I Samuel 13–14. Saul Made Mistakes.

Key Notes: Israel was outnumbered and afraid. Jonathan took on an army. Saul fumbled.

After a good  beginning, for all his excellent qualities, Saul floundered. Admittedly he had no tradition of state-craft behind him and no advisors with experience, but the problems he faced were simple enough. He was, like all leaders, a representative of his society, reflecting the lack of direction of Israel.

13:1  Saul’s age and years as king are not found in the text. Paul says he ruled for forty year. Acts 13:21

13:2–7  Saul picked a small army of 3,000 men; 2,000 with him, 1,000 with his son, Jonathan. Jonathan defeated the Philistine garrison at Geba. Then Saul called all the Hebrews to Gilgal, near Jericho.  but the Philistines mustered 30,000 chariots, 6,000 horsemen plus innumerable troops and camped at Michmash, east of Beth-aven. They had penetrated almost all the way from their bases along the Mediterranean to the Jordan, essentially cutting Israel in half. The Israelis were badly outnumbered; they hid in caves and holes and in rocks, tombs and cisterns, or crossed the fords of the Jordan into Gilead for fear of the Philistines.

13:8–15  Saul waited for Samuel seven days, as Samuel had ordered. (This cannot be the seven days of I Sam. 10:8 for much has happened since.)  But with the people scattering, Saul went ahead and offered the burnt offering--just as Samuel came into view. Samuel rebuked him; he had usurped the priest's function. But Saul said he had to do it to win the favor of the Lord before battle. More importantly, he was trying to keep his army from deserting. [He knew someting about warfare, but he had no understanding of God.] Samuel warned him that his kingdom would not be permanent, but God would seek another man to be king.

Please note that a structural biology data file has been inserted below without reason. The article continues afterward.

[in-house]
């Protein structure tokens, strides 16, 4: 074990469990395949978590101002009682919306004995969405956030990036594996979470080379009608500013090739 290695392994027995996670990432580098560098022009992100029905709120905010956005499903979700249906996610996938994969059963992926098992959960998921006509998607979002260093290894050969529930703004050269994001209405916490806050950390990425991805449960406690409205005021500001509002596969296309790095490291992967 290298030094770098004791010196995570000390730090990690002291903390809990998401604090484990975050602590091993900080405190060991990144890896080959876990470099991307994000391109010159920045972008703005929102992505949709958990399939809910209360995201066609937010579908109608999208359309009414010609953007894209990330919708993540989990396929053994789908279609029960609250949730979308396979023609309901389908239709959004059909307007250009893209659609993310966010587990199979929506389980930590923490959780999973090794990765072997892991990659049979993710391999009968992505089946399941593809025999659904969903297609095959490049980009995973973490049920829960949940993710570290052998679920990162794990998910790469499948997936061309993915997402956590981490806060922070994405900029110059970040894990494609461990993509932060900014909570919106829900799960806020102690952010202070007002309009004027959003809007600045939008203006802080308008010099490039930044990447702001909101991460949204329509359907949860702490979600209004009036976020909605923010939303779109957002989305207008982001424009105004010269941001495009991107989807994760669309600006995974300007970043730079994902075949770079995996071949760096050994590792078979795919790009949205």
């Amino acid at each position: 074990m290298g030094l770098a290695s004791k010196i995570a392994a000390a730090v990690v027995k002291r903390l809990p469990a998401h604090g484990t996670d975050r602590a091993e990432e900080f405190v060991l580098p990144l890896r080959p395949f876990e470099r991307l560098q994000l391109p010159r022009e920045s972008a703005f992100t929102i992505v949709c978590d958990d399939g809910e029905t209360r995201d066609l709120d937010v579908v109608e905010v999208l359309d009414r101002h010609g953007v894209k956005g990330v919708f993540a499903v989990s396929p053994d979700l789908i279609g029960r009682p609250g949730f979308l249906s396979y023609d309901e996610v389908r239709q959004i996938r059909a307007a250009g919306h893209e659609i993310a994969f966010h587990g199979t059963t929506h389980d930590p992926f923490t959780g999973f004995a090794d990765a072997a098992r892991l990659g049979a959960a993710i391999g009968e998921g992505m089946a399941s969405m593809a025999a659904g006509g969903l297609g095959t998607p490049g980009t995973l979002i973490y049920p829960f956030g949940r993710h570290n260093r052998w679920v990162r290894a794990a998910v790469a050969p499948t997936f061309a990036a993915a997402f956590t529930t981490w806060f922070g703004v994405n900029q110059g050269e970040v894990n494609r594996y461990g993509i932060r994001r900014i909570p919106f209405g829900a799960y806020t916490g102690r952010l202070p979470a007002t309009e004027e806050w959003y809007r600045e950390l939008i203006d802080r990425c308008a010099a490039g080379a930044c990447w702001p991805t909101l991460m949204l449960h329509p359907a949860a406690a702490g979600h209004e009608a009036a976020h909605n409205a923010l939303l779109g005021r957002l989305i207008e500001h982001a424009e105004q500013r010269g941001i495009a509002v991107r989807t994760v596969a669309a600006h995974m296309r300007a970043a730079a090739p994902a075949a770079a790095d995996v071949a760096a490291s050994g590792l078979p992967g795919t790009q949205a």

Comment: Saul's impulsiveness in the face of a Philistine invasion seems like a rather small infraction, too small to cause him to lose the kingdom. However, it is premonitory for other blunders that will ensure a forfeiture of the crown.

13:15–23  Saul now had 20% of his force, about 600 men, left with him. Raiders went out from the Philistine camp in three directions. There were no iron weapons in all of Israel except Saul and Jonathan's. The Philistines had managed to keep a monopoly on blacksmiths and iron weapons. Evidently the Israelites had neither iron to make weapons nor stone to sharpen their implements. They were working with bronze swords and spear-tips.
(See the article on iron implements in the ancient world in the International Standard Bible Encyclopedia.)

14:1–11 In this grim situation, Jonathan saw opportunity. “Nothing can hinder the Lord from saving by many or by few.”  Jonathan left Saul at Gibeah under the pomegranate tree, and with his armor-bearer, took on the garrison of the Philistines the second time. They crawled out of a dry gulch up onto the crag on their hands and knees at the invitation of the Philistines.

14:12–23  On level ground, they stood up and spear-headed an attack. They set the enemy into a panic, furthered by an earthquake from God. Saul's watchman saw the movements in the camp of the Philistines. Saul wanted to rally Israel with the Ark and Ahijah the priest, but the tumult increased, so he decided to go ahead without them. Israeli prisoners who were in the camp of the Philistines and all those who had hid themselves came out and joined in the fight.

14:24–35  Saul forbade anyone to eat until he was avenged of his enemies, but the soldiers were exhausted and hungry. Jonathan dipped his staff in honey and ate it, not having heard the curse. The troops slaughtered cattle and ate them with the blood. Saul insisted that they bring the cattle to him for slaughter, and he built an altar to the Lord.